Heffner: But you don’t mind, do you…I don’t mind being told that if I’m going to be in this kitchen…

Corry: Yes.

Heffner: …there’s a certain amount of head, which is mixing the metaphors because usually people say that freedom is chilled, free speech is chilled by the Fairness Doctrine. But I know that…or I knew that in broadcasting, one had to assume that fairness, in the long run, fairness had to prevail. Is there anything wrong in my knowing that as a broadcaster, that this was an obligation, and an obligation for very good reasons, because of the power of this medium and because of the fact that it is licensed, as it is.

Corry: The question is, I think, who enforces that? And I think there’s a world of difference between the FCC staff enforcing that and Congress enforcing that.

Heffner: But, again, Congress didn’t get into this act at all, at all until the FCC decided that we must deregulate and the process of deregulating, get rid of the Fairness Doctrine too. And, as you’ve said in print, for so long it just limped along, went along, got along, no one was terribly much bothered by it and Supreme Court of the United States, if I remember correctly, in the Red Lion case, unanimously upheld the constitutionality of the Fairness Doctrine. By the way, it’s so interesting in the print comments and the other comments, including the editorial stance of The New York Times, there’s very seldom a willingness to refer to a unanimous decision of The New York Times to uphold the constitutionality of the Doctrine. But it worked. You’ve said so, before you changed your mind.

Corry: Because I don’t’ think it’s going to work any longer.

Heffner: Why not?

Corry: Consider that only the other day, or very recently, at 2:30 in the morning the full Senate voted on a bill to tell Rupert Murdoch to sell a radio or a television station in New York and Boston. Now consider that that provision, this omnibus budget bill, was slipped in without hearings. Yet the full Senate voted on it, without knowing what they were voting on, and it had been put in there by Ernest Hollings, Chairman of the Commerce Committee at the instigation of Senator Kennedy, because Senator Kennedy was mad at the newspaper in Boston. Now the consequence of this…Senator Kennedy’s anger at the newspaper in Boston, was that I, John Corry, and you will not be allowed to read The New York Post. Because, I assume that the New York Post will go out of business. And one thing that struck me…that I think this legislative act is sad, appalling…I think it should be a Presidential issue and, of course, it won’t be. The number of Congressmen and Senators who didn’t quite cheer the Kennedy/Hollings bill on, but sort of stood around saying, “Well, that’s the way the system is.” I think it was a bill of attainder, it was directed simply at Rupert Murdoch. At the…and for the most part, the people who supported, at least tacitly, this bill were liberals, yet they are in favor of free speech and the First Amendment and all good things. Now at the same time ,the FCC, not very long ago, said it would penalize and it was penalizing radio stations that used sexually explicit language. And this time you had a different set of people who were supporting the FCC, supporting this decision. I found that I’m a great defender of free speech, I’m a great defender of the First Amendment. At the same time, while I was terribly appalled by what was happening to the New York Post, I wasn’t quite as appalled as at the FCC deciding it was going to restrict sexually explicit language. And I think that we…when we look at free speech issues, we look at them out of self-interest, where there is this element here and this bothers me. I see it in myself, I sure see it in Ted Kennedy and I don’t want to hand any kind of power over to a legislative body that, well, thinks the way I do. (laughter)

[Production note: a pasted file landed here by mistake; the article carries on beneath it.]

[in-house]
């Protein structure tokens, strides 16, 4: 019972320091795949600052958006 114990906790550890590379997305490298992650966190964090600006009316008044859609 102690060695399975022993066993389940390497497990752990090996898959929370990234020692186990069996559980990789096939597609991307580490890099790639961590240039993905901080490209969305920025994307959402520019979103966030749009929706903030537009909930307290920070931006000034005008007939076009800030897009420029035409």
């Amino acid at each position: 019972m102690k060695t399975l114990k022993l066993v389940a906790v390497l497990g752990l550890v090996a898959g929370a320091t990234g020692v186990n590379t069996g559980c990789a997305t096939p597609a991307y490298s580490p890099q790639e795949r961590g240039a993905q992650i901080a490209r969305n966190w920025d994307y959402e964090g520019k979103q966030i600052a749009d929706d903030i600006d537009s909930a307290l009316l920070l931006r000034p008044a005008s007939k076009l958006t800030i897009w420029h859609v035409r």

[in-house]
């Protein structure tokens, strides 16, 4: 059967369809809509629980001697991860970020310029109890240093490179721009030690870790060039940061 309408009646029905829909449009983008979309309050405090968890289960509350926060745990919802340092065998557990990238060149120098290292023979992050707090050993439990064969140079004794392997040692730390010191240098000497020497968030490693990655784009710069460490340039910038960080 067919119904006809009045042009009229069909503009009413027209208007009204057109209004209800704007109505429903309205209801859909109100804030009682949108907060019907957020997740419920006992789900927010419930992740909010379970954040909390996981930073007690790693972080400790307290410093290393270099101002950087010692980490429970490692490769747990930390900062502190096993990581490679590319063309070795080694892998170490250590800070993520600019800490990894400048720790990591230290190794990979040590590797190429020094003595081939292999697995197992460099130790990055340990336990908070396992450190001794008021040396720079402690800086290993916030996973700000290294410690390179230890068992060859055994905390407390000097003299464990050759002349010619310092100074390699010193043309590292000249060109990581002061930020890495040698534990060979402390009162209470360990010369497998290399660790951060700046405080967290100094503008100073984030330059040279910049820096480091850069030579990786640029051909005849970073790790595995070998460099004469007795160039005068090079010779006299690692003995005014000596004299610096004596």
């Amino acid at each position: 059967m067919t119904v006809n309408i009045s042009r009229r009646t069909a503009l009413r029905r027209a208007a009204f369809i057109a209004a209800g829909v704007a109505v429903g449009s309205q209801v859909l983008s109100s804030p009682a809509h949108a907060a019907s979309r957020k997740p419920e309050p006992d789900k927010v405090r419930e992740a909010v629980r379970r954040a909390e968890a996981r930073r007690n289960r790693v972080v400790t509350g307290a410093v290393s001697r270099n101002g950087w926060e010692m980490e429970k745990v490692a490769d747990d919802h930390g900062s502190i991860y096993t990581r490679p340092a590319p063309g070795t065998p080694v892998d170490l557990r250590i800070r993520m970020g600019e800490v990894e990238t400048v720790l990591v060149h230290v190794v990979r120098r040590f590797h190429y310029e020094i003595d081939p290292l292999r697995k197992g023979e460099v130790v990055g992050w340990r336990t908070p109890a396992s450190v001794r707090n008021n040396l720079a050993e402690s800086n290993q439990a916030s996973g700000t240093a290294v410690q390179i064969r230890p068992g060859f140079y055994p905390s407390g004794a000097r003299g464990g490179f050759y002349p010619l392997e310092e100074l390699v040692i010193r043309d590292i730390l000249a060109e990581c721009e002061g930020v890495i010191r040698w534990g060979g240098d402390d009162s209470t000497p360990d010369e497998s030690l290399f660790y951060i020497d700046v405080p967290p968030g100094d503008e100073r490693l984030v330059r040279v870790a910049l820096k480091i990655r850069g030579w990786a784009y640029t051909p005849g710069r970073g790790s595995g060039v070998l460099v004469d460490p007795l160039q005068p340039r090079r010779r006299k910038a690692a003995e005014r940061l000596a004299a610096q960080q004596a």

Heffner: Yes, but you know, the power is going to exist.

Corry: Yes.

Heffner: And the power is either going to be in the hands of those who determine what goes on the air without any guidelines…the guideline of fairness, or it’s going to be exercised by those who have this power, with the suggestion of fairness and, indeed, the possibility that if one is blatantly unfair, one is going to have to pay a price. But again, you have indicated, in the past, that over the years there was a standard to which broadcasters, presumably, repaired because of the statement of the Fairness Doctrine by the FCC and that all went comparatively well.

Corry: Yes.